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NASA’s Mars Perseverance Rover on track for Summer Launch

 

NASA - National Aeronautics and Space AdministrationFlorida – Testing on NASA’s Mars Perseverance rover at Kennedy Space Center closed out April on an extremely high note.

The latest activities at the Florida spaceport included attaching the aeroshell backshell on April 29th and attaching the rover to its rocket-powered descent stage on April 23rd inside the Payload Hazardous Servicing Facility. The rover and descent stage were the first spacecraft components to come together for launch — and they will be the last to separate when the spacecraft reaches Mars on February 18th, 2021.

Perseverance remains on track for its targeted launch period, which opens in six weeks. Liftoff, aboard a ULA Atlas V 541 rocket, will be from Cape Canaveral Air Force Station. (NASA/JPL)

Perseverance remains on track for its targeted launch period, which opens in six weeks. Liftoff, aboard a ULA Atlas V 541 rocket, will be from Cape Canaveral Air Force Station. (NASA/JPL)

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NASA’s Mars Helicopter receives new name, Ingenuity

 

NASA - National Aeronautics and Space AdministrationWashington, D.C. – Destined to become the first aircraft to attempt powered flight on another planet, NASA’s Mars Helicopter officially has received a new name: Ingenuity.

Vaneeza Rupani, a junior at Tuscaloosa County High School in Northport, Alabama, came up with the name and the motivation behind it during NASA’s “Name the Rover” essay contest.

“The ingenuity and brilliance of people working hard to overcome the challenges of interplanetary travel are what allow us all to experience the wonders of space exploration,” Rupani wrote in her contest submission. “Ingenuity is what allows people to accomplish amazing things, and it allows us to expand our horizons to the edges of the universe.”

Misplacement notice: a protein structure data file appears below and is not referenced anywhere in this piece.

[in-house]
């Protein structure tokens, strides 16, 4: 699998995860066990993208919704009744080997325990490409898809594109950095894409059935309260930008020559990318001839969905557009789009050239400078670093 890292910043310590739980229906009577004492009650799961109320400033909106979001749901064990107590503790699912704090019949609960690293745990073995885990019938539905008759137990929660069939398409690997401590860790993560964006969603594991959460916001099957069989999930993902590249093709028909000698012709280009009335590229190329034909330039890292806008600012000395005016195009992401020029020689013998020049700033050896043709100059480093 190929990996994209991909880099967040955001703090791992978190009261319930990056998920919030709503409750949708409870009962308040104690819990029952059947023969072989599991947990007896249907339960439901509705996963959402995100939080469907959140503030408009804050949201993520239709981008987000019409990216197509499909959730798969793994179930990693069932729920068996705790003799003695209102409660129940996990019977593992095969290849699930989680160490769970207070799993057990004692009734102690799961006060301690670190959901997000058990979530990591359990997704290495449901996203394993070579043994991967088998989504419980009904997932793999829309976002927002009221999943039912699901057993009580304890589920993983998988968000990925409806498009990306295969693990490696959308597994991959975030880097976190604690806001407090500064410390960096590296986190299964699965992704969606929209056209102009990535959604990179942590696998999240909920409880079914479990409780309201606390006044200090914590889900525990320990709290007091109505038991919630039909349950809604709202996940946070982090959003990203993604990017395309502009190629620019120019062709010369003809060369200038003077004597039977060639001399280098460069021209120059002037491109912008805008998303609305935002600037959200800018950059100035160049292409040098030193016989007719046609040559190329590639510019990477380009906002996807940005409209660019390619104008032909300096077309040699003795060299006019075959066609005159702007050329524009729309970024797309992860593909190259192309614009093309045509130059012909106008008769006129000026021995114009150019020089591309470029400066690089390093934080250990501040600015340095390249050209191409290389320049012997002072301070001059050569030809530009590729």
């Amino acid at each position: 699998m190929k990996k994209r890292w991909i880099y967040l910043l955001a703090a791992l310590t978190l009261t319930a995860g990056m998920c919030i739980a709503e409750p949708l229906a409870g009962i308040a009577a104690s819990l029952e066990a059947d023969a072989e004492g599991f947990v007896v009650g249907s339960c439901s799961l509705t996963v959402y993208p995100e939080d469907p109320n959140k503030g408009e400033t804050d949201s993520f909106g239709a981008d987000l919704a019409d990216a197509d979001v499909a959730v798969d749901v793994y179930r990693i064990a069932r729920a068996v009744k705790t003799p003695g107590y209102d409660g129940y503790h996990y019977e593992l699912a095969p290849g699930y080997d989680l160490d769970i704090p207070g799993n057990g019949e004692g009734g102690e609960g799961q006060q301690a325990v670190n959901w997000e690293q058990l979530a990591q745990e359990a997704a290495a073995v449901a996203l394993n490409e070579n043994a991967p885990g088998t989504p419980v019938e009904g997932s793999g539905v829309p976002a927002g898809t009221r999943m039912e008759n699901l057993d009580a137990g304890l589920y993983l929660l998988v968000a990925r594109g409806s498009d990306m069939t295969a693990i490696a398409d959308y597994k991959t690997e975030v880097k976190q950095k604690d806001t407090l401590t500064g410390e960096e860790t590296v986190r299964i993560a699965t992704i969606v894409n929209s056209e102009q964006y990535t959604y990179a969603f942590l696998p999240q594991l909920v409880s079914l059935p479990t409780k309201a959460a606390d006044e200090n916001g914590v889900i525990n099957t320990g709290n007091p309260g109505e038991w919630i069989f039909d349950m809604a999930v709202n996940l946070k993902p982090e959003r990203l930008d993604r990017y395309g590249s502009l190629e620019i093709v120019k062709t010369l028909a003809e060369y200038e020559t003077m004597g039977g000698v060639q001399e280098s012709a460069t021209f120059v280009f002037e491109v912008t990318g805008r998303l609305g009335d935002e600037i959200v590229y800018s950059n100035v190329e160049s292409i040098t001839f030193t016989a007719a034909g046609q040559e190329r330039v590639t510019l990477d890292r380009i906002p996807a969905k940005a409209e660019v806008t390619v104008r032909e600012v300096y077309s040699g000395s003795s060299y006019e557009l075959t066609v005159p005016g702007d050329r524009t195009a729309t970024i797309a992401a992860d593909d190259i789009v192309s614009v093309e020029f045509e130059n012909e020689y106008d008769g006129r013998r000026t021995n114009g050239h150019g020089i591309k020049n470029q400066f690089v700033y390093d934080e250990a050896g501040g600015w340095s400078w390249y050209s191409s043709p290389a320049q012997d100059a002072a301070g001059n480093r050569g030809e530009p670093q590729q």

Vaneeza Rupani (inset), a junior at Tuscaloosa County High School in Northport, Alabama, came up with the name Ingenuity for NASA's Mars Helicopter (an artist's impression of which is seen here) and the motivation behind it during NASA's "Name the Rover" essay contest. (NASA/JPL-Caltech/NIA/Rupani Family)

Vaneeza Rupani (inset), a junior at Tuscaloosa County High School in Northport, Alabama, came up with the name Ingenuity for NASA’s Mars Helicopter (an artist’s impression of which is seen here) and the motivation behind it during NASA’s “Name the Rover” essay contest. (NASA/JPL-Caltech/NIA/Rupani Family)

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NASA’s Perseverance Rover gets Mars Helicopter connected to it’s bottom

 

NASA - National Aeronautics and Space AdministrationPasadena, CA – With the launch period of NASA’s Mars 2020 Perseverance rover opening in 14 weeks, final preparations of the spacecraft continue at the Kennedy Space Center in Florida.

In the past week, the assembly, test and launch operations team completed important milestones, fueling the descent stage – also known as the sky crane – and attaching the Mars Helicopter, which will be the first aircraft in history to attempt power-controlled flight on another planet.